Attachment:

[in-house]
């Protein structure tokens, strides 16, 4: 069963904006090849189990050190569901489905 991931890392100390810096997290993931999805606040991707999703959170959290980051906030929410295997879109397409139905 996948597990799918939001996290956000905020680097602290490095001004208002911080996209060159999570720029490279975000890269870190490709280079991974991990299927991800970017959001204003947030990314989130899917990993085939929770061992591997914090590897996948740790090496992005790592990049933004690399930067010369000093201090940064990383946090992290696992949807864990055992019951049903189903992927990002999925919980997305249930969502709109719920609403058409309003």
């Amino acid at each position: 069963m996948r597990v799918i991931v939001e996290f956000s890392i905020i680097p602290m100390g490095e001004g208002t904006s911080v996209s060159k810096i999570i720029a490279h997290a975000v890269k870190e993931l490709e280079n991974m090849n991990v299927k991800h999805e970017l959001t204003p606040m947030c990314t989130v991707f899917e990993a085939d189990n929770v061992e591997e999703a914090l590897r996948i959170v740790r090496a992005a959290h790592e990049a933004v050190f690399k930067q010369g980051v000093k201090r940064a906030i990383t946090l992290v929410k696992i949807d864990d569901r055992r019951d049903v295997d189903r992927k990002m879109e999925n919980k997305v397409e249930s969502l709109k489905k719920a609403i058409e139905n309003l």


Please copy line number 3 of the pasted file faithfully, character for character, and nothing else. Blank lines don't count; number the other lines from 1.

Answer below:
């Amino acid at each position: 069963m996948r597990v799918i991931v939001e996290f956000s890392i905020i680097p602290m100390g490095e001004g208002t904006s911080v996209s060159k810096i999570i720029a490279h997290a975000v890269k870190e993931l490709e280079n991974m090849n991990v299927k991800h999805e970017l959001t204003p606040m947030c990314t989130v991707f899917e990993a085939d189990n929770v061992e591997e999703a914090l590897r996948i959170v740790r090496a992005a959290h790592e990049a933004v050190f690399k930067q010369g980051v000093k201090r940064a906030i990383t946090l992290v929410k696992i949807d864990d569901r055992r019951d049903v295997d189903r992927k990002m879109e999925n919980k997305v397409e249930s969502l709109k489905k719920a609403i058409e139905n309003l």